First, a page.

Becoming Self-Employed: My 5 Biggest Learnings So Far

working_from_home_self_employed
working_from_home_self_employed

My oh my, this has been a long awaited topic on my list to cover. I get questions about self-employment and blogging ALL the time, and I truly love helping out to the best of my ability. I'm in this with the rest of you - If what I've learned can help a few of you take the next steps towards pursuing your dreams, then count me in!

So, here is what I've learned since becoming fully self-employed:

Quitting your job is not the end of the world.

I've left two different jobs without anything lined up - The first time was to travel to Nicaragua for my yoga teacher training. The second time was to work for myself... and here I am. No one should ever fear leaving a job or losing a job. Both happen, and it's more than okay. It might seem scary, but it's really not that big of a deal. You can find a new job if self-employment isn't working out for you.

Expect to work 10x harder.

Yes, you should always give 110% no matter what you do. But let's be real - if you're on your own freelancing, consulting, blogging or all of the above, you're going to hustle a hell of a lot harder, because you're keeping yourself afloat each and every day.

When you work a 9-5 salary job, it's more stable, and you start to get comfortable in your day-to-day. If you decide to leave a steady income and go rogue, you're going to be more of a workaholic than you already are. But guess what - you're going to LOVE it, because you are doing what you are passionate about, and you are working with clients/brands/partners that you choose to work with because you align with them. No one is forcing  you to do anything you don't want to do.

Productivity is more important than ever before. Let technology help you.

If you're a master procrastinator, you'll figure out pretty quickly that waiting until the last minute will only cause you unnecessary stress. Get comfortable using the Google suite (drive, docs, sheets, and calendar), Dropbox, and apps like Trello  and Toggl. I use Google Calendar for all of my meetings (even personal), and I use it to block out time for my daily to-do lists (Example: 9am-10am - Write Blog Post on Self-Employment).

work for yourself - self-employment tips
work for yourself - self-employment tips

Photo by Victoria Jane Photography

You'll become a master at managing your finances.

YES, you will! This is the biggest concern I get from most of you. Well, let's start with a Google excel sheet. I track, categorize, and calculate all of my income. When you're a freelancer, you have money coming in from every which way, and especially for bloggers there are a lot of one-off jobs and W-9's galore. Write it down, keep your receipts, and download Quickbooks Self-Employed (here).

3 More Important Finance Tips:

  • Apply for an Employer Identification Number (EIN #) - This way you don't have to give out your social security number to a bajillion random companies. It takes 10 minutes (here's a link).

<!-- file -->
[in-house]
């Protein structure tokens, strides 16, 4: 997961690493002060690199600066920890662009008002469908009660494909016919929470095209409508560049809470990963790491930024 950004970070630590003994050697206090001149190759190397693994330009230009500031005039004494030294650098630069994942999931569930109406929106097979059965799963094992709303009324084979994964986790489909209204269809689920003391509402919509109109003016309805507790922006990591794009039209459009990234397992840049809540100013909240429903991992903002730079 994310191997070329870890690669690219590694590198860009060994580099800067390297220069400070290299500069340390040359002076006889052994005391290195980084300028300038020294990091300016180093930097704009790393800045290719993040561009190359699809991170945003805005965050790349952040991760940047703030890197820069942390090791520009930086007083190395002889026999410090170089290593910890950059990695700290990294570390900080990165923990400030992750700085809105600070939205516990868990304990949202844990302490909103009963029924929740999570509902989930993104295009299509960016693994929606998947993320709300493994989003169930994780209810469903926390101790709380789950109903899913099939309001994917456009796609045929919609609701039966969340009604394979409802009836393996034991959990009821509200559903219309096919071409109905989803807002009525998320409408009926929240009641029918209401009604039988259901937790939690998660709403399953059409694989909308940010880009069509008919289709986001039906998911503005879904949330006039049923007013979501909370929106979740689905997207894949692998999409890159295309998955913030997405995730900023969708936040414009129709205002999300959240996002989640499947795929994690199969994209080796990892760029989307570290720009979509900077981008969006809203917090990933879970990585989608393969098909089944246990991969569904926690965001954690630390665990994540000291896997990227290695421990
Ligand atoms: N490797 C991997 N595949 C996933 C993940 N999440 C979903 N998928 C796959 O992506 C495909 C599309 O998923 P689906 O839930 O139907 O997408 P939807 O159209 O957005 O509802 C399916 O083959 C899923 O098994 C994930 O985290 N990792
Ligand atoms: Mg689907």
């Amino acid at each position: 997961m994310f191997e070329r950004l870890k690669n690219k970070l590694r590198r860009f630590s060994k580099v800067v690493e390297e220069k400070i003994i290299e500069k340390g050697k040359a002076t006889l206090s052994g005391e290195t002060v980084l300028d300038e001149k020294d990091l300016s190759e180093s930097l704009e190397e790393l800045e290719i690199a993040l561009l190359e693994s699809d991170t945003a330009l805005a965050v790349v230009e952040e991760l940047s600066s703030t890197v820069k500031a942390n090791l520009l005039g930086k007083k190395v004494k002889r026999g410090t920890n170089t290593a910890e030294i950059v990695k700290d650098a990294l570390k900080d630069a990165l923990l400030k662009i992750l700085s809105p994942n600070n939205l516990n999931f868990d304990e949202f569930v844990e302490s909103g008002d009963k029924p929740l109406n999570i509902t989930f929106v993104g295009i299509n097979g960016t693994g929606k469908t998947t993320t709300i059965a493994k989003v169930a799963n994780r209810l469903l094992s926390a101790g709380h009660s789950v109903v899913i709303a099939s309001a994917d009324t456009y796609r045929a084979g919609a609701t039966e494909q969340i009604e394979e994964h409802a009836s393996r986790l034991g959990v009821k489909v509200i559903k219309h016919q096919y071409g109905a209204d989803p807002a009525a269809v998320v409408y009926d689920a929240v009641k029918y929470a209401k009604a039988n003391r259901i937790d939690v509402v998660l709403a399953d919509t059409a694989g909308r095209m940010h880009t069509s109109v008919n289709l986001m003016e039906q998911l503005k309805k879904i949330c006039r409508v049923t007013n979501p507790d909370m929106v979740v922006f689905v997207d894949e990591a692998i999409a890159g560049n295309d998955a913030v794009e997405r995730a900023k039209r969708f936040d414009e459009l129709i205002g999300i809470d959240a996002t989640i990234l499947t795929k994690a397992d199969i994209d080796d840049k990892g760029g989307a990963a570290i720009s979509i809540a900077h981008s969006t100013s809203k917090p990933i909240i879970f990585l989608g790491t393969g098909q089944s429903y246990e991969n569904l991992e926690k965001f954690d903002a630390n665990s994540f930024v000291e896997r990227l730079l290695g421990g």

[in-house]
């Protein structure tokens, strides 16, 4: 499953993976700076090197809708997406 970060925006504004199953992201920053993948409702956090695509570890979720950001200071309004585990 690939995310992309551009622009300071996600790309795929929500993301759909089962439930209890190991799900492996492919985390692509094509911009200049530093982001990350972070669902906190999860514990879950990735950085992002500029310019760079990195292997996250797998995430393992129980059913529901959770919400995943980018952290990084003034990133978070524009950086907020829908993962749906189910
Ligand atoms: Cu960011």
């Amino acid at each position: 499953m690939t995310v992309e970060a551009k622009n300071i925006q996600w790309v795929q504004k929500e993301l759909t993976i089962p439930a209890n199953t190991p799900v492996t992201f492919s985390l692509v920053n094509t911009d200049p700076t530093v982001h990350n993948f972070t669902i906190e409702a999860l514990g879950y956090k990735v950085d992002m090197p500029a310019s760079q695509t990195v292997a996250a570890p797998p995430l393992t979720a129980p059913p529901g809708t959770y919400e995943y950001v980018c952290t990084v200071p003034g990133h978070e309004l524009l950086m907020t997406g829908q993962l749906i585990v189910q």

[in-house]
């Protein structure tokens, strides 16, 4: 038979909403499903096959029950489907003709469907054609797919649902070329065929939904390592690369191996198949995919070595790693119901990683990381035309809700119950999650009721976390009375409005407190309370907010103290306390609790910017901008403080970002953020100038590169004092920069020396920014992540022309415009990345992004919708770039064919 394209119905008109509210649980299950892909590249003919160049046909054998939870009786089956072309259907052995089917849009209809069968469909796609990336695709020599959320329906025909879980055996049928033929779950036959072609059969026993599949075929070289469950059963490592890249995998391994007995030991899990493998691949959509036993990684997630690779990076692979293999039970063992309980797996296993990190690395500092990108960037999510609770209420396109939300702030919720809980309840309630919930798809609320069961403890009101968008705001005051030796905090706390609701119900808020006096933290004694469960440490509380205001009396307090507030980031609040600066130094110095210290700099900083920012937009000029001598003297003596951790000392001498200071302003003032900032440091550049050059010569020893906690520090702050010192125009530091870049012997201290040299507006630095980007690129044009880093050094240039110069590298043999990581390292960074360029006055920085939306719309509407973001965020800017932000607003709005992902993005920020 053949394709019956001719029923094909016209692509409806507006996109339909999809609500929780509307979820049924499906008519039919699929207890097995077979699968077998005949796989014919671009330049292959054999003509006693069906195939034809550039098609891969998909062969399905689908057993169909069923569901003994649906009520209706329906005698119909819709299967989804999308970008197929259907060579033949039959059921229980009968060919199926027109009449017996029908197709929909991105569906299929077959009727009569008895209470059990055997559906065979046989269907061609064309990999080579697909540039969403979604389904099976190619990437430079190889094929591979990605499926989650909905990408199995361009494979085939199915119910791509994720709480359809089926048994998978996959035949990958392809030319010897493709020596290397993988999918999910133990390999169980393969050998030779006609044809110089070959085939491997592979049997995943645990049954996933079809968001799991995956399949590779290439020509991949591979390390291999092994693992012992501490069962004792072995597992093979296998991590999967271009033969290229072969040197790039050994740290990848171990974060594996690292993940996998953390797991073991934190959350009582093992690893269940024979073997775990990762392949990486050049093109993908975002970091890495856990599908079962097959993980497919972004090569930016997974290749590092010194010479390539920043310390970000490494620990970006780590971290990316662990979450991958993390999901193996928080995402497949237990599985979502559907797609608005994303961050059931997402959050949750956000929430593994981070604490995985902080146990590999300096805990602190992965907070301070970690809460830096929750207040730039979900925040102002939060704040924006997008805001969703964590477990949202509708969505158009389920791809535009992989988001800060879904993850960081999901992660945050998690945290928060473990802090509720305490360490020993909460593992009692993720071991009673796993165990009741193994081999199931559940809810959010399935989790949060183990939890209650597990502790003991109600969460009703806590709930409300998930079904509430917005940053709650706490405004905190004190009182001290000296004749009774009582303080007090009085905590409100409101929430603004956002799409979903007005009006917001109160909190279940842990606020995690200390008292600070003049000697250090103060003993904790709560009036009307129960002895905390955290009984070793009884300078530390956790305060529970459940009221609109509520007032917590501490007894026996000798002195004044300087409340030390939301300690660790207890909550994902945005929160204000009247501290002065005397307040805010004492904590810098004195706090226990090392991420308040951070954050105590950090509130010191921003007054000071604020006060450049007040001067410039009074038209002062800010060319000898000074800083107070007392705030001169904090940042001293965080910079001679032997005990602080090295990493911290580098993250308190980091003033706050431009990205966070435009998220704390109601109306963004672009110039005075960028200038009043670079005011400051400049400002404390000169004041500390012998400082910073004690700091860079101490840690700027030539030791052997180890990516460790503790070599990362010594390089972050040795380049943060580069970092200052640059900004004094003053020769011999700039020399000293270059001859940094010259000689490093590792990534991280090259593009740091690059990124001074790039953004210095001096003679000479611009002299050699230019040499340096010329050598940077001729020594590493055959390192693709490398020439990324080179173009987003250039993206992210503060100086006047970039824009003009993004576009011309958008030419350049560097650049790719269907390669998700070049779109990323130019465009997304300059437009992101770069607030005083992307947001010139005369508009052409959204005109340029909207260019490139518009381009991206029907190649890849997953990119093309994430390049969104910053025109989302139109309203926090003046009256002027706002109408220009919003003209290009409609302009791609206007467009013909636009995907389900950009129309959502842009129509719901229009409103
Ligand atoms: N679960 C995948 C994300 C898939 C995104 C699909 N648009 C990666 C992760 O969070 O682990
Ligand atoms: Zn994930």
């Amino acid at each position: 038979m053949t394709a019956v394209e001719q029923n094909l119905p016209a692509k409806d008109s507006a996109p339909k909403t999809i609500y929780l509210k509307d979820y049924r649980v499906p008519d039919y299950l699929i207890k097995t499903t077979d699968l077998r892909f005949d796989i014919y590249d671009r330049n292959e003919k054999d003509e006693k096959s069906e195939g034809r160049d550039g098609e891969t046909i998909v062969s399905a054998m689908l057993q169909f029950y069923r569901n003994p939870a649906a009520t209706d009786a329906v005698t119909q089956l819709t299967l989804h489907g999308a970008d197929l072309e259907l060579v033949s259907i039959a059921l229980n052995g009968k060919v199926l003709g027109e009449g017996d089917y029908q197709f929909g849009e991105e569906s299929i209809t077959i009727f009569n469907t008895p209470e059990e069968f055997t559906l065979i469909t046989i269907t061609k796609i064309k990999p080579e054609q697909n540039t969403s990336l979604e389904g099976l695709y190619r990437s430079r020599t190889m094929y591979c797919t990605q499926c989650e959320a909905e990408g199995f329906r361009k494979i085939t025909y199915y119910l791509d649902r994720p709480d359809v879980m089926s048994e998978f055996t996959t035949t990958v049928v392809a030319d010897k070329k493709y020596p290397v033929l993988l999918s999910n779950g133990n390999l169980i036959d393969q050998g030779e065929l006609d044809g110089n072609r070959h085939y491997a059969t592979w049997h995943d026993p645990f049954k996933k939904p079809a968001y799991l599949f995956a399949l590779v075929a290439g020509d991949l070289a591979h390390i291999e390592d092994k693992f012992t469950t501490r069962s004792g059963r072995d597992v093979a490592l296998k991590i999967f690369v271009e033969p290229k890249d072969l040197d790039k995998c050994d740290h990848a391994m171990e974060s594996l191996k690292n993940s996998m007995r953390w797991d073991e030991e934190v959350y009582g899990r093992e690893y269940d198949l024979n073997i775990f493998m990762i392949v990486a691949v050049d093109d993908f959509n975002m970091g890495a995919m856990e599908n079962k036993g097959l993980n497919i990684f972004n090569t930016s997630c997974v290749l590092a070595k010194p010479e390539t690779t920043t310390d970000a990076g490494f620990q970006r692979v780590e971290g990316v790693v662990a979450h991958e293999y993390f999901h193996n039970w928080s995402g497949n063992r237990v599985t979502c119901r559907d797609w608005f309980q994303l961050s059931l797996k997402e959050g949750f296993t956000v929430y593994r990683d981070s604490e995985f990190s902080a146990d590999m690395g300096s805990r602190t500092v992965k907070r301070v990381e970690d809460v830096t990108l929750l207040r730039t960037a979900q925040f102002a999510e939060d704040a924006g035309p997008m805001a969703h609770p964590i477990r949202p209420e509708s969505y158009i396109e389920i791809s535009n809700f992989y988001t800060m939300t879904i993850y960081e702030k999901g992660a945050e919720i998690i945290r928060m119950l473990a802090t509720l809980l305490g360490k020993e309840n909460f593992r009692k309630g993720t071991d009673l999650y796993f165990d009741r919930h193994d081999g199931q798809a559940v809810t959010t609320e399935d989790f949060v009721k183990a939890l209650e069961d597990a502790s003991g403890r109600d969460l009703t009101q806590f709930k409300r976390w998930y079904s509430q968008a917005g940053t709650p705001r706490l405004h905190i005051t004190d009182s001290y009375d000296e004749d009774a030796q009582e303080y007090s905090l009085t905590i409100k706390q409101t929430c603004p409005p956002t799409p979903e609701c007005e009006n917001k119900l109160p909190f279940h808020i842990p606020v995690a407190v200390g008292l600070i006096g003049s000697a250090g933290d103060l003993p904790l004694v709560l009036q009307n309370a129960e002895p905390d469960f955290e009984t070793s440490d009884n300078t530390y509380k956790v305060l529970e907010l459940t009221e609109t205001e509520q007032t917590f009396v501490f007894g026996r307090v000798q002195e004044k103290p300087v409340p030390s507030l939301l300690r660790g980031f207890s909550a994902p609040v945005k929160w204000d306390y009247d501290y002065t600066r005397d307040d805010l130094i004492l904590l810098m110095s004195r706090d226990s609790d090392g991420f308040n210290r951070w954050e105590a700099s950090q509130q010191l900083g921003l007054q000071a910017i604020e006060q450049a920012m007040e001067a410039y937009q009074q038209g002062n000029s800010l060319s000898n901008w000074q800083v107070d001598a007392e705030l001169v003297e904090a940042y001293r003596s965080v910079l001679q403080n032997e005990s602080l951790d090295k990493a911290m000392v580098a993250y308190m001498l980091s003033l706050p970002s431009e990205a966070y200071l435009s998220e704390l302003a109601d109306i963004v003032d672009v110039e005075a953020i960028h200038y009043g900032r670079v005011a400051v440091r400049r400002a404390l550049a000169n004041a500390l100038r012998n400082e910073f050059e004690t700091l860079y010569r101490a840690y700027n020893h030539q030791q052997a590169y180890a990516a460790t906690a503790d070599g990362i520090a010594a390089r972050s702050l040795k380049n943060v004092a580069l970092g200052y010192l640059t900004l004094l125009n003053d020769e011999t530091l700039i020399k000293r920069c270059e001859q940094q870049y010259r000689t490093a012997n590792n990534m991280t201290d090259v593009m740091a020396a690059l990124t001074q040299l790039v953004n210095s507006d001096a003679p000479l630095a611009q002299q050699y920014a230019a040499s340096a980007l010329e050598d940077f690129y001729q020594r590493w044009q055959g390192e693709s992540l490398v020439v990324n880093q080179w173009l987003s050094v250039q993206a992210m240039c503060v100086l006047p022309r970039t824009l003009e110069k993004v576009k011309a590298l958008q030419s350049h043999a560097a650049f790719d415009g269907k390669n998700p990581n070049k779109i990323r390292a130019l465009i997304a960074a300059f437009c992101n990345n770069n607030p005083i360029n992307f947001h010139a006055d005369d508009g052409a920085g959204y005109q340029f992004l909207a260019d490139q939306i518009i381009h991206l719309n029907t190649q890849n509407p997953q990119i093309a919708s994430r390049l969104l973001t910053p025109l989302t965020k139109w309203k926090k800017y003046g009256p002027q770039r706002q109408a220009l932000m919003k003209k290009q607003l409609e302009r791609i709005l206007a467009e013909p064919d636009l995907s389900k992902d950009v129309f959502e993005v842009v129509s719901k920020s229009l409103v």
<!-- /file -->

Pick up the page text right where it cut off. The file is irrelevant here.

• Get a separate biz account - This is going to help you immensely when it's tax time. You must file quarterly taxes if you're self-employed, so ALWAYS put money aside for taxes. Also, BLOGGERS: you have to pay taxes on all of the gifts you receive (if you post about it). So, even if you're not getting paid, you still need to file it as income. Consider this when you accept free products.
  • Hire an accountant - This is my first year filing as self-employed, and I don't want to mess that shiz up. So, I hired an accountant to teach me his ways. Hopefully after one successful year of working together, I can file my own taxes. Happy to recommend him to you if you live in NYC.

*** If you want more insight on specific finance questions and general organization tips on tracking systems/templates I use, I'm offering one-on-one sessions (see at the bottom of this post).

You have the ability to make more $$$ than in your 9-5.

Well, not at first. There's a lot of adjusting in the beginning, but you will find your sweet spot. If you're a consultant or a freelancer, you can work as little or as much as you decide. Some months you make a lot, some months you make a little.

When you have a salary, you know how much you're getting every pay cycle - that number doesn't change, which can be VERY frustrating if you work like a dog and feel underpaid and under-appreciated. The good thing about self-employment is that you set your rates. You decide what your time is worth based on the scope of the project, and you CHOOSE to either take on a project or not.

It's a simple recipe: the more you take on, the more money you'll make. You may be working all the time, but if you love what you're doing it will be rewarding and enjoyable. And if not, then drop the project.

e93032c592b680031de20899c9fd1588
e93032c592b680031de20899c9fd1588

Photo via MindBodyGreen

- Schedule a Strategy Session with Me -

Have more specific questions about blogging, freelancing, starting your own biz, or you just want to pick my brain? I am now officially offering one-on-one sessions in one-hour time slots! Email me for more information regarding rates.

P.S. I'm now offering this, because it has been widely requested. I've been under-the-radar Skyping with several of you, so figured it's time to make it official. =)

P.S.S. If you're a Freelancing Female... join this very insightful Facebook group of boss ladies helping other boss ladies!

PIN THIS:

becoming self employed - 5 lessons learned
becoming self employed - 5 lessons learned

That's all for now - speak soon my fellow entrepreneurs!